Nowadays, in this timeless medium artists continue to work with wood to create their pieces which reflect their ancient tradition of wood carving. Even though their approaches vary greatly, still there are some work that remains one commonality in their works of wood art. It seems that they each can transform the rigid form into something that is unexpectedly beautiful.
Damiano Taurino whose carving and treatment to the wood was smooth that it may look really like a piece of cloth. And in Earl Martz’s sculpture of an owl, its face emerges from the distressed bark of a twisted branch. Others though, still have to celebrate their jagged form and incorporate it directly into their work.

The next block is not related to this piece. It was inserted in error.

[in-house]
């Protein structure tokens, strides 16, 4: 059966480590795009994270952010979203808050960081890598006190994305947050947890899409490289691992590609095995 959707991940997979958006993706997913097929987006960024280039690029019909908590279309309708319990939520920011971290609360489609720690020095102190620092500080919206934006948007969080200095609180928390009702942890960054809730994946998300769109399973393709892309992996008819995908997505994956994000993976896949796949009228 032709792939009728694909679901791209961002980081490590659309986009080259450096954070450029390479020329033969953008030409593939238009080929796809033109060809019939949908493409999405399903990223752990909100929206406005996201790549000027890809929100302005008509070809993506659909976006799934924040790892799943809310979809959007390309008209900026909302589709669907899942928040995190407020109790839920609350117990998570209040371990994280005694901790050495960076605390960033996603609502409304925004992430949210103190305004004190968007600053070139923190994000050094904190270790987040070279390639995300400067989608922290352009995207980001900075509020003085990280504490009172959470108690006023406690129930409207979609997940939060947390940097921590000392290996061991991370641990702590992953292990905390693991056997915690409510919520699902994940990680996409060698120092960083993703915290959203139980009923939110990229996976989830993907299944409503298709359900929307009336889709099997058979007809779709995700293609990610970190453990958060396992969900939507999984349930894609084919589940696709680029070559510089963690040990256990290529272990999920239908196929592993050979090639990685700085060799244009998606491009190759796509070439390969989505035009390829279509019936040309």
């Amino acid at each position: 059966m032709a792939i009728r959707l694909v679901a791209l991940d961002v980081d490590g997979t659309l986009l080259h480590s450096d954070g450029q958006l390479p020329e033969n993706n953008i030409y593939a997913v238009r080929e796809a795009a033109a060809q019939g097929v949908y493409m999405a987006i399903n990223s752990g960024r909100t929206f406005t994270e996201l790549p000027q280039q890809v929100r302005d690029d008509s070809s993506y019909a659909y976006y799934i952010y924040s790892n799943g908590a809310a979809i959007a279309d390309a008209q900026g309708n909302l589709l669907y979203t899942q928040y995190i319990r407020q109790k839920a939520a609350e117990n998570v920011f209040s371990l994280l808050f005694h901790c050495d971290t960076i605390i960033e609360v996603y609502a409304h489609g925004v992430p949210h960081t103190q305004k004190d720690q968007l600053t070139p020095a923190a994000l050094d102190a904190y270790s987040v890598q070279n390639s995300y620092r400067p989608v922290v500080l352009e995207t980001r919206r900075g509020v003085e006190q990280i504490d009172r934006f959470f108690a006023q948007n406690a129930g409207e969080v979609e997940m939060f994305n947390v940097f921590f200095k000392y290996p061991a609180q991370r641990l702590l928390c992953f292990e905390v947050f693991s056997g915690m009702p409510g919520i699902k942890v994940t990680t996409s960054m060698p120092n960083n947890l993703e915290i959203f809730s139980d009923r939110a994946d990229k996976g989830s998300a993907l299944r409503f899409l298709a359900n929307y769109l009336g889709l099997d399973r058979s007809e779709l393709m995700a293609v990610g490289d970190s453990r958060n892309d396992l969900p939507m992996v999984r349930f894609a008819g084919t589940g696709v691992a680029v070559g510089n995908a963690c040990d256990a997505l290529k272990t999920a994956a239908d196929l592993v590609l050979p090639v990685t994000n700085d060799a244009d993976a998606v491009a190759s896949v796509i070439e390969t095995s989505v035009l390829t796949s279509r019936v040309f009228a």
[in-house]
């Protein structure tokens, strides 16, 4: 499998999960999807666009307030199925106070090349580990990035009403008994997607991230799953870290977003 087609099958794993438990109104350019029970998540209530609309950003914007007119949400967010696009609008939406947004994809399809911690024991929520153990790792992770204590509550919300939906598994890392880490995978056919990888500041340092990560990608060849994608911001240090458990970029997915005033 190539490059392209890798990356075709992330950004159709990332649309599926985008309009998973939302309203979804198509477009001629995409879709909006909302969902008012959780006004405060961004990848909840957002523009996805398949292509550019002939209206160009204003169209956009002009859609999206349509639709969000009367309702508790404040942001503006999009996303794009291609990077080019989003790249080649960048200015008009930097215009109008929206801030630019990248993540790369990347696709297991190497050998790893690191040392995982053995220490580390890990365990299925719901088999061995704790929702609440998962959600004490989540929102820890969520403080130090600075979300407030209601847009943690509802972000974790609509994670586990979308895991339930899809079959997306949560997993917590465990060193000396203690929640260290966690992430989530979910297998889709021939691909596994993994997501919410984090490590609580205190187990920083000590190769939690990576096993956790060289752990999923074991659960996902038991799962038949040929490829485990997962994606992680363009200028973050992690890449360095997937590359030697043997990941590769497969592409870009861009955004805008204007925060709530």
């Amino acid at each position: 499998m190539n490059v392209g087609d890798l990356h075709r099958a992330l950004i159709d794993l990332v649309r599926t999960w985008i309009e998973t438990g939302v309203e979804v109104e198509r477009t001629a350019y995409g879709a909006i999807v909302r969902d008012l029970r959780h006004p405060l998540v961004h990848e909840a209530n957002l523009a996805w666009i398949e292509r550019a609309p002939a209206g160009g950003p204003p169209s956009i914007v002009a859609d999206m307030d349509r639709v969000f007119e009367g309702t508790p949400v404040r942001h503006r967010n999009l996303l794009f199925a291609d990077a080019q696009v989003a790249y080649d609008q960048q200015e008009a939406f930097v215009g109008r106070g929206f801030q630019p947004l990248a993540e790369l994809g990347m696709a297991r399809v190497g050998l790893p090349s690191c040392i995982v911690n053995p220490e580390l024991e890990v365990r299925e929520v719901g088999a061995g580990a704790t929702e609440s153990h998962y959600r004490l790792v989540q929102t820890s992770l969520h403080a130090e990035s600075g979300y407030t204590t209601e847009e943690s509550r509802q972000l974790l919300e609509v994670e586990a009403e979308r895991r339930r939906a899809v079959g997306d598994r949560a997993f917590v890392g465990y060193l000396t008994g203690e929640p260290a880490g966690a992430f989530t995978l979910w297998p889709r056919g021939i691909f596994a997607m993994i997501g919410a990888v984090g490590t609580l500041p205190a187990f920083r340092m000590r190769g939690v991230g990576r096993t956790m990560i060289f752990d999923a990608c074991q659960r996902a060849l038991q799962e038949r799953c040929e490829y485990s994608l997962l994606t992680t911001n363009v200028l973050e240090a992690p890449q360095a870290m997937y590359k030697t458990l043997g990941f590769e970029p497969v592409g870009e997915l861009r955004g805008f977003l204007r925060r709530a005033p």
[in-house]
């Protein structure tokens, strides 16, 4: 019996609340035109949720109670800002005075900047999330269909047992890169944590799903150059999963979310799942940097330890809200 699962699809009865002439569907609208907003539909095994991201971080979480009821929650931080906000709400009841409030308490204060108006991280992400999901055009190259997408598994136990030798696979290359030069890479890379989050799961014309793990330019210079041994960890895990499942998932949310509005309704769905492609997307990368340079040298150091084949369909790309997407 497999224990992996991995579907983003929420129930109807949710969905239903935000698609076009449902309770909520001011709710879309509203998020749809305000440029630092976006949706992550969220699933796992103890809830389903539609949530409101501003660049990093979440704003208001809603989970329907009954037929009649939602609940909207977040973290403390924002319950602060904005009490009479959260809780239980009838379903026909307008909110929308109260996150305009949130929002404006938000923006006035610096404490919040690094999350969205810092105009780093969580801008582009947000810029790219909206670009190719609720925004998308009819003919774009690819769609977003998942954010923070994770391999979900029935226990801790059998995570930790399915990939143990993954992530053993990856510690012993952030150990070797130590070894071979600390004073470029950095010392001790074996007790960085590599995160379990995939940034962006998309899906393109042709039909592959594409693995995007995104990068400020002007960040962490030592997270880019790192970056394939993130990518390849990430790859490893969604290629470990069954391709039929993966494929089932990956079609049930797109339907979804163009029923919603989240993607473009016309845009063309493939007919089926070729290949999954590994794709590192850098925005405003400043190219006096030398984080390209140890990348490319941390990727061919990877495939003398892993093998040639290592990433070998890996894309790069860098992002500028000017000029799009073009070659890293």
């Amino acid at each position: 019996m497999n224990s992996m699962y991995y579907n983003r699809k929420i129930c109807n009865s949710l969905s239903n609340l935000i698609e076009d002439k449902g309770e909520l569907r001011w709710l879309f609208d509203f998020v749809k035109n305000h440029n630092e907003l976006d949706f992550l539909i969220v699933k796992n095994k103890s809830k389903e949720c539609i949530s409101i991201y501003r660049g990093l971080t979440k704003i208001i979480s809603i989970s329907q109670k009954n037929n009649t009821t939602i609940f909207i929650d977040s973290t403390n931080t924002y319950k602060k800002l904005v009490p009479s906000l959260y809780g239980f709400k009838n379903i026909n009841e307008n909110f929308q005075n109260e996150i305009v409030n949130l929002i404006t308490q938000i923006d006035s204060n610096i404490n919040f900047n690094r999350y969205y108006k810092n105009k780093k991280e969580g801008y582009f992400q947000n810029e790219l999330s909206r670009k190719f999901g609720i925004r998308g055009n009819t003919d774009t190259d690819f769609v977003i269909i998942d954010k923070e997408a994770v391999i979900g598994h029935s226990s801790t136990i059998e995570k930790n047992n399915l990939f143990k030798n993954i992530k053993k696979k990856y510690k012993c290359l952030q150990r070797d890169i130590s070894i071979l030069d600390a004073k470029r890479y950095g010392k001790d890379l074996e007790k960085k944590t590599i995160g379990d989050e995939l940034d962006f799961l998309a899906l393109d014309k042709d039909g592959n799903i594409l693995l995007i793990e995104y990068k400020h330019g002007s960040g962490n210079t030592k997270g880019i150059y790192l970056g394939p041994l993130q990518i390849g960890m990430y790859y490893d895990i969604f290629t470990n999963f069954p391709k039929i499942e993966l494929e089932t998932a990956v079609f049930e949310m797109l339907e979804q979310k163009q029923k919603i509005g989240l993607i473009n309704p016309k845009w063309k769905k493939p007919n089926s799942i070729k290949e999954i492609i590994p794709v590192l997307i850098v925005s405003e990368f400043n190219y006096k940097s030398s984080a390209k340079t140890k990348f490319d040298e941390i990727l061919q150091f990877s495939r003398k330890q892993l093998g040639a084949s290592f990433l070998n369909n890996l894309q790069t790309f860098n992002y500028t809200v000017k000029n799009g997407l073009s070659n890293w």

In Cairo, where there is the Egyptian Museum, we can find a statue of a man which was produced from sycamore, possibly came from 4,000 BC. This piece is quite likely to be one of the first in a long tradition of wood carving art.
It’s so true that woodworking has a long and rich place in our history. The proof is that early humans used it, along with stone, clay, and animal parts, as some of the first materials they mastered. It still remains relevant today, since many objects in our everyday life are crafted from this sturdy form.